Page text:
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Ms.Representing Reality: A Feminist Critique of Representations of Reality in Documentary Film

In my first web-paper, I discussed my discomfort with Helene Cixous’ proclamation that “women must write women” (Cixous 877). Cixous discusses how women have been “kept in the dark” and led into self-disdain for so long that the amount of women authors is miniscule relative to men. I do not contest this statement and I believe that it is important for women to write and to let their voices be heard. However, while I realize that my discomfort with writing and speaking in class probably has a lot, if not, everything to do with the fact that I am a woman who has group up in a patriarchal society I do not think that every woman’s rebellion has to

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A feminist critique of documentary film

Intro to Critical Feminist Studies: Web-paper 3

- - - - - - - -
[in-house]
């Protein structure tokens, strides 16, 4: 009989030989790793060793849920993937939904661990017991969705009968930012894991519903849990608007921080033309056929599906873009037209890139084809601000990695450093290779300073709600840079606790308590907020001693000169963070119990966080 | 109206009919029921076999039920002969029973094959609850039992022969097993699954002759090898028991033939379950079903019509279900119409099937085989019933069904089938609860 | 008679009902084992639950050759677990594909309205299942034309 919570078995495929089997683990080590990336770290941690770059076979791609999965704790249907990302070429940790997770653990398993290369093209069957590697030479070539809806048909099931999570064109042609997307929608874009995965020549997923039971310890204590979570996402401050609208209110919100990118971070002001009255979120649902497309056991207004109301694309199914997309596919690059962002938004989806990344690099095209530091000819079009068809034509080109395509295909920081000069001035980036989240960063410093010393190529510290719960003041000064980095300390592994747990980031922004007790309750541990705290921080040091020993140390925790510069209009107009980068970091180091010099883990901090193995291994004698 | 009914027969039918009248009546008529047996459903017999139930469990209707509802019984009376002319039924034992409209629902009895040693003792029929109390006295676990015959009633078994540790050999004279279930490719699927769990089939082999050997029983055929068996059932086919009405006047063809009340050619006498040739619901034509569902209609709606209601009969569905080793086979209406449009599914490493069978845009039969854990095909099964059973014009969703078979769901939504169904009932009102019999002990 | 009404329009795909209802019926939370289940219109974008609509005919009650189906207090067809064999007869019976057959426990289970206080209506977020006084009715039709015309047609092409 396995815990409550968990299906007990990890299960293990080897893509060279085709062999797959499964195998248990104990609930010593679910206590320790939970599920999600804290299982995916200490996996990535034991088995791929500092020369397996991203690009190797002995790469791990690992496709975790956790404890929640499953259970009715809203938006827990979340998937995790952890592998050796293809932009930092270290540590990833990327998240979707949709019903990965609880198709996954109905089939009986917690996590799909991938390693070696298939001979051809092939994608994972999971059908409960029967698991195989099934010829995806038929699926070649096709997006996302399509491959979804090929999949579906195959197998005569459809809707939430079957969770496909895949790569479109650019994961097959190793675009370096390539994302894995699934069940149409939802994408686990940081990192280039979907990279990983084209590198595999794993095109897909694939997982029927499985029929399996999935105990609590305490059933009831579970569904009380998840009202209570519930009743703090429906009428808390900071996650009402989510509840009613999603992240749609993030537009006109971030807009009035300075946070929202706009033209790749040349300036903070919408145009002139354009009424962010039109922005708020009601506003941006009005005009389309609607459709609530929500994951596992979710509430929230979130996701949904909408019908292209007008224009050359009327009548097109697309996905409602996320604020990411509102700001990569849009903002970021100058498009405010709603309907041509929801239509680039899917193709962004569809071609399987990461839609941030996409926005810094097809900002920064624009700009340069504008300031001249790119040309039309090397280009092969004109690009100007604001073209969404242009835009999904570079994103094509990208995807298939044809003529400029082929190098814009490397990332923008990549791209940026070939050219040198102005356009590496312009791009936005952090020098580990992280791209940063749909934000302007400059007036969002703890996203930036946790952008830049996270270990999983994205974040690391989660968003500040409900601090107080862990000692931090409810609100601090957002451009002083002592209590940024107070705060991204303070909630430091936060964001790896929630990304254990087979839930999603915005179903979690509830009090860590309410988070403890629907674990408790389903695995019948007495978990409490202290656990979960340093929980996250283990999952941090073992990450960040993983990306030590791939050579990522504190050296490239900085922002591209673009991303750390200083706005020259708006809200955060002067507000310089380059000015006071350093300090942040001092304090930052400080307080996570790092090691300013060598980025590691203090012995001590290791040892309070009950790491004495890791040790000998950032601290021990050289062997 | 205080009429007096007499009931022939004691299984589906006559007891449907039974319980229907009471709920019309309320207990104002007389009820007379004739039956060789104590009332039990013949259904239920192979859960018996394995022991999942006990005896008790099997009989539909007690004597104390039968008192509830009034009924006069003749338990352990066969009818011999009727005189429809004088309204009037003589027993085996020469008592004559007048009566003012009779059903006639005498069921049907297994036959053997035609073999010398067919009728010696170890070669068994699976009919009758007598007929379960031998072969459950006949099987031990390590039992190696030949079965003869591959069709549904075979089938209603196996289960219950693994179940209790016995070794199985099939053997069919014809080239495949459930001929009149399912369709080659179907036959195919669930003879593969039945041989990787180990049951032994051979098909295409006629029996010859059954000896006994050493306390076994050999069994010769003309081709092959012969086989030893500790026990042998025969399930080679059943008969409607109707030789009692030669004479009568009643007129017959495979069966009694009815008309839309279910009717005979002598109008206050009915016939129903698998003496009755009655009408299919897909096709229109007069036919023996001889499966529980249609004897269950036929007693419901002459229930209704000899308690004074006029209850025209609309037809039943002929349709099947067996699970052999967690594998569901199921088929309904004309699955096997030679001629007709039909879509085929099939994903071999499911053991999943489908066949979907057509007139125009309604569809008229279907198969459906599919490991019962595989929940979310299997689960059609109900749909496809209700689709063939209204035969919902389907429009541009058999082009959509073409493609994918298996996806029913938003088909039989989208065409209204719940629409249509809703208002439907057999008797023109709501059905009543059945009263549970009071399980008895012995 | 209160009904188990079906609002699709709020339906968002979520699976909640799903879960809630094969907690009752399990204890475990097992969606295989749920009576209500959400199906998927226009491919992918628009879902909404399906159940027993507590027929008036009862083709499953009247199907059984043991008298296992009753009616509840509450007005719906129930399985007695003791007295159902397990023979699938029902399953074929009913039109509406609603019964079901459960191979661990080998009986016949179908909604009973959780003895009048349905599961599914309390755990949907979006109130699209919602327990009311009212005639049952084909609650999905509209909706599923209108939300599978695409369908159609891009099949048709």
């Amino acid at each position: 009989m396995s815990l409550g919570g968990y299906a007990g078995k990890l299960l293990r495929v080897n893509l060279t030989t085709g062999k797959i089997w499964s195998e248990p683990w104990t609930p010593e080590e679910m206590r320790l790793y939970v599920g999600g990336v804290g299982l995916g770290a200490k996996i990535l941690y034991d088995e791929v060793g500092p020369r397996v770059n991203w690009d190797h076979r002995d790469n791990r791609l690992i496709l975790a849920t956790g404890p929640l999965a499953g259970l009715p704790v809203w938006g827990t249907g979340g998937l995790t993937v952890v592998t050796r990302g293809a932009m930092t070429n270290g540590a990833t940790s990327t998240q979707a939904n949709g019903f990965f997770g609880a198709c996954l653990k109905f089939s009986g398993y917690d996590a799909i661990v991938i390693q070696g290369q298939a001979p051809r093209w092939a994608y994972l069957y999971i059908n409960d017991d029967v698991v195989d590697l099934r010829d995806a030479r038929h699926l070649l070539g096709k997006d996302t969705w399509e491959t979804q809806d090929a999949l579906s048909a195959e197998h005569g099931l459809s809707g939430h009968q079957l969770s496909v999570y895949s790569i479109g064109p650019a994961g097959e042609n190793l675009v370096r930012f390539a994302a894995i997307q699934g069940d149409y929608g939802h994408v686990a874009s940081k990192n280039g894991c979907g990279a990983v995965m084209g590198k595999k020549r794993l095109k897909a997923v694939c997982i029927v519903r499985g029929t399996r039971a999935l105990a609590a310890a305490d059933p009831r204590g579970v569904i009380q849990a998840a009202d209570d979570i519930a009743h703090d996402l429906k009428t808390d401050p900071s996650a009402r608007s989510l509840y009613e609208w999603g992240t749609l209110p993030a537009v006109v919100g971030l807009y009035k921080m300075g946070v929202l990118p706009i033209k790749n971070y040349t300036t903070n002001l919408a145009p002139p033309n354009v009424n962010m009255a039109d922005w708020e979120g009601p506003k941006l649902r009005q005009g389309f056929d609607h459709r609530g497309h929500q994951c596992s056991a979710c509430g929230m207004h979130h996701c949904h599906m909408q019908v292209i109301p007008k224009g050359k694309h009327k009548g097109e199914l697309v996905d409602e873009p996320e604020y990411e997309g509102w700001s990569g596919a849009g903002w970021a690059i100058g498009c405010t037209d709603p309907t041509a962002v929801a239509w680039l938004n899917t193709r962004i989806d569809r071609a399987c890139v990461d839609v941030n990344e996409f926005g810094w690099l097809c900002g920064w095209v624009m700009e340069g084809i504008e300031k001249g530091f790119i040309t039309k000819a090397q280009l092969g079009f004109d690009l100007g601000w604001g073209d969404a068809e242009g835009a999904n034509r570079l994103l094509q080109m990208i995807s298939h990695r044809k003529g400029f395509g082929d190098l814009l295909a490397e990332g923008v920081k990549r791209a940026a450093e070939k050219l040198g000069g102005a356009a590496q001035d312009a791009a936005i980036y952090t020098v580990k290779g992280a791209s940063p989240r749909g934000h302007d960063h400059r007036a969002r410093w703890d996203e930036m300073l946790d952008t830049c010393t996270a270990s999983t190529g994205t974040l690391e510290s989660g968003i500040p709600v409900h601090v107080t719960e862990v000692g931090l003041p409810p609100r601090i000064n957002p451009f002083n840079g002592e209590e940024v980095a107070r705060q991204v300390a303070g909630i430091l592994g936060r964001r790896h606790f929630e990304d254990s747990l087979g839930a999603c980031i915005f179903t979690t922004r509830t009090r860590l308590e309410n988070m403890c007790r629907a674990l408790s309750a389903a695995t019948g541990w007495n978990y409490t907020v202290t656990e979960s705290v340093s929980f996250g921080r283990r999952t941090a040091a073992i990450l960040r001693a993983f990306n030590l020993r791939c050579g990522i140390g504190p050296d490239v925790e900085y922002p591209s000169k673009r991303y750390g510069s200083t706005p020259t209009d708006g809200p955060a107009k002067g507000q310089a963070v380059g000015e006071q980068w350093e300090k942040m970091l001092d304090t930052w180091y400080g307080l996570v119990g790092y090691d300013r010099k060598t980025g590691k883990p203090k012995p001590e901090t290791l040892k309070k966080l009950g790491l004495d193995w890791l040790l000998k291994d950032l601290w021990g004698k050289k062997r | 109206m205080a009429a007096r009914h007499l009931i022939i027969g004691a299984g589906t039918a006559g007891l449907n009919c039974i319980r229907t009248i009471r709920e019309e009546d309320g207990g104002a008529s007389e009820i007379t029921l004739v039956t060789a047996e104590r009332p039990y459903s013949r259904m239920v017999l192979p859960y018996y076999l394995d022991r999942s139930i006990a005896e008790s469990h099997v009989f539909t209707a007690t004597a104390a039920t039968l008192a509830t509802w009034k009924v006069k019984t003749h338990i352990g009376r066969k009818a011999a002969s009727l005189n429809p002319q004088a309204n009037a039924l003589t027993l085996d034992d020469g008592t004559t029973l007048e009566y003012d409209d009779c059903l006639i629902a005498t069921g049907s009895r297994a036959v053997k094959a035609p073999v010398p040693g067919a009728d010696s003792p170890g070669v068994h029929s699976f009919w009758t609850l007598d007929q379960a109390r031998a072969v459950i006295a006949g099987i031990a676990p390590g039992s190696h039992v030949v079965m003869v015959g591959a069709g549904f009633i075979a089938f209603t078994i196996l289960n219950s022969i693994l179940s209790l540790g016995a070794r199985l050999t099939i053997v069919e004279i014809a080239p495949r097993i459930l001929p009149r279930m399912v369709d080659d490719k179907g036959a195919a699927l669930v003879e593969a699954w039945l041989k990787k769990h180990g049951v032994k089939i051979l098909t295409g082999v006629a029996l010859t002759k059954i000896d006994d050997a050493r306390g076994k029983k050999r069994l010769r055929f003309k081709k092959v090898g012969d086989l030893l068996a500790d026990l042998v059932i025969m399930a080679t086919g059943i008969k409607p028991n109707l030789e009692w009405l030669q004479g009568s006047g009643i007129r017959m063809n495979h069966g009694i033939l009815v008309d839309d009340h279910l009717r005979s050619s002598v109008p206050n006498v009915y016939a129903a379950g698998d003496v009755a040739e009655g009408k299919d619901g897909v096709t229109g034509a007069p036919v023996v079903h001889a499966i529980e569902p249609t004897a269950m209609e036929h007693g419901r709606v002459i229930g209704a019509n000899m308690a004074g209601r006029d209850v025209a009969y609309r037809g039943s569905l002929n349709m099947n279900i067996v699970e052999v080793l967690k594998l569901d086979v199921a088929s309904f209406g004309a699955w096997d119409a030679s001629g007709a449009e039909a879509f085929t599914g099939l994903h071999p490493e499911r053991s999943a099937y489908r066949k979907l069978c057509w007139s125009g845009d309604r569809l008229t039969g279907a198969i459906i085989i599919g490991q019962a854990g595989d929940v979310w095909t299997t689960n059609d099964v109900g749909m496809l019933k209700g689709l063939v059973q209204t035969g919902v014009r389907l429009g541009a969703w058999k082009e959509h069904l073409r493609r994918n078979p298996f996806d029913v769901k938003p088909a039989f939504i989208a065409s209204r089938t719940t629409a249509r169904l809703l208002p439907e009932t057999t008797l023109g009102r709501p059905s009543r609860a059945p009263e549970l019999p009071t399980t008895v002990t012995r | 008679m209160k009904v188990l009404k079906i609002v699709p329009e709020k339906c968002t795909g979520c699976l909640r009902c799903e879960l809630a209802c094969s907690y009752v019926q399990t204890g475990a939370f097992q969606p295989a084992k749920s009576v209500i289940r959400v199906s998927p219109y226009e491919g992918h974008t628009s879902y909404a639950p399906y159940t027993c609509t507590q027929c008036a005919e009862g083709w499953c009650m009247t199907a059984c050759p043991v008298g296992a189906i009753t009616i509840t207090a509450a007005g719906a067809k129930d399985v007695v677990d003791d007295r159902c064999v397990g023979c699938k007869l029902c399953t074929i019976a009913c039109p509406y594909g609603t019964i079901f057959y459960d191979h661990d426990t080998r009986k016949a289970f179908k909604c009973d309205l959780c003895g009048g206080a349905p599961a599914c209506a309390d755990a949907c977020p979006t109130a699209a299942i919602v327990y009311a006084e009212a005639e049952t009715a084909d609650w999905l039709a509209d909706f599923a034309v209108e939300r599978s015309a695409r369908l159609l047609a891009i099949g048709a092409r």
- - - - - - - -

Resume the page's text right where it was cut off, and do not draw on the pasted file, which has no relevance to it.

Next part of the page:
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Feminist Critique of the Self-Other in Anthropology and Documentary Film

I love when the readings for my courses overlap, especially when it’s reading from different disciplines. Though I foresaw that material for my Anthropology of Reproduction class might coincide with readings for this one, I was nevertheless surprised when on the same day that I had to read Barbara Johnson’s “Apostrophe, Animation and Abortion” we discussed Faye D. Ginsburg’s Contested Lives: the Abortion Debate in an American Community in Anthropology. More readings that I have found relevant include the introduction

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Falsifiability and Fear

Out of all the texts we have read so far, the ones that I have identified with the most were James J. Sosnoski’s “A Mindless Man-driven Theory Machine” and Hélène Cixous’s “The Laugh of the Medusa”. Sosnoski really brought home for me some of the ideas that Virginia Woolf discusses in Three Guineas. In particular the idea of professionalism, which Woolf alludes to when she says that “[Professions] make the people who practice them possessive, jealous of any infringement of their rights, and highly combative if anyone dares dispute them” (Woolf, 66). Sosnoski attributes these ideas to the qualities of competitiveness and falsificity that he says are all too present in the

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